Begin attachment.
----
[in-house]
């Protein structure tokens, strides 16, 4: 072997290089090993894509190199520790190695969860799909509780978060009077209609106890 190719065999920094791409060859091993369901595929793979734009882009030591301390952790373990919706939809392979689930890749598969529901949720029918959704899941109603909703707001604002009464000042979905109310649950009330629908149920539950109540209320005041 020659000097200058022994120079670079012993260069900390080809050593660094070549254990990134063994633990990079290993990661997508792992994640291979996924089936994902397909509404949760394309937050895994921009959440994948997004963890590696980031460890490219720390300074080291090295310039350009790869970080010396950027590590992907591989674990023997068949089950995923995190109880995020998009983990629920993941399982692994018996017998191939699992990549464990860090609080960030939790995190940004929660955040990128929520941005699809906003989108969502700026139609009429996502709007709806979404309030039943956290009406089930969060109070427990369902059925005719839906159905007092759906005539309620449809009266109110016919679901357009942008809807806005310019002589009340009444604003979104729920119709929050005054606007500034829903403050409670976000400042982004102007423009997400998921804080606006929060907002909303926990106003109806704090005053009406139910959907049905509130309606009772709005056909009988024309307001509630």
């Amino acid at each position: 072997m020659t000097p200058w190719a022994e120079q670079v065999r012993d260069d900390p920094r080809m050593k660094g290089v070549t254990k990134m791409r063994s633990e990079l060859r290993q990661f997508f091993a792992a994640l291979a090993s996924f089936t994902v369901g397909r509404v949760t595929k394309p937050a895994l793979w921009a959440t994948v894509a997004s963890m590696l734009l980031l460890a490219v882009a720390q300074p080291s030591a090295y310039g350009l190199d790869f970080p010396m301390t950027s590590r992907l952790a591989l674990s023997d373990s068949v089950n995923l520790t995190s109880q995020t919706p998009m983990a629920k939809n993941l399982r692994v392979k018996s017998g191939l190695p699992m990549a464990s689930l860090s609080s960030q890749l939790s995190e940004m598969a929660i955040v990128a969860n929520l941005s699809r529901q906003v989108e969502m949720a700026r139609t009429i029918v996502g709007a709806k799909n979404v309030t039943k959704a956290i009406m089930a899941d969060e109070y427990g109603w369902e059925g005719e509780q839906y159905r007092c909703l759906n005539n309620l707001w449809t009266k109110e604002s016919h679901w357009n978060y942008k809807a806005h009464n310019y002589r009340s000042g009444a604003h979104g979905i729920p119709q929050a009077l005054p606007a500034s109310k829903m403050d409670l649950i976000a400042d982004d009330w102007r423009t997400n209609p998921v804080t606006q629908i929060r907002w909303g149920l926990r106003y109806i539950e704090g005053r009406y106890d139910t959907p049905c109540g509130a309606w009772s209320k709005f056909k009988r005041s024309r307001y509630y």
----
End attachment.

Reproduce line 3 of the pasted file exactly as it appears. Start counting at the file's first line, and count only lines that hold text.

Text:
């Amino acid at each position: 072997m020659t000097p200058w190719a022994e120079q670079v065999r012993d260069d900390p920094r080809m050593k660094g290089v070549t254990k990134m791409r063994s633990e990079l060859r290993q990661f997508f091993a792992a994640l291979a090993s996924f089936t994902v369901g397909r509404v949760t595929k394309p937050a895994l793979w921009a959440t994948v894509a997004s963890m590696l734009l980031l460890a490219v882009a720390q300074p080291s030591a090295y310039g350009l190199d790869f970080p010396m301390t950027s590590r992907l952790a591989l674990s023997d373990s068949v089950n995923l520790t995190s109880q995020t919706p998009m983990a629920k939809n993941l399982r692994v392979k018996s017998g191939l190695p699992m990549a464990s689930l860090s609080s960030q890749l939790s995190e940004m598969a929660i955040v990128a969860n929520l941005s699809r529901q906003v989108e969502m949720a700026r139609t009429i029918v996502g709007a709806k799909n979404v309030t039943k959704a956290i009406m089930a899941d969060e109070y427990g109603w369902e059925g005719e509780q839906y159905r007092c909703l759906n005539n309620l707001w449809t009266k109110e604002s016919h679901w357009n978060y942008k809807a806005h009464n310019y002589r009340s000042g009444a604003h979104g979905i729920p119709q929050a009077l005054p606007a500034s109310k829903m403050d409670l649950i976000a400042d982004d009330w102007r423009t997400n209609p998921v804080t606006q629908i929060r907002w909303g149920l926990r106003y109806i539950e704090g005053r009406y106890d139910t959907p049905c109540g509130a309606w009772s209320k709005f056909k009988r005041s024309r307001y509630y």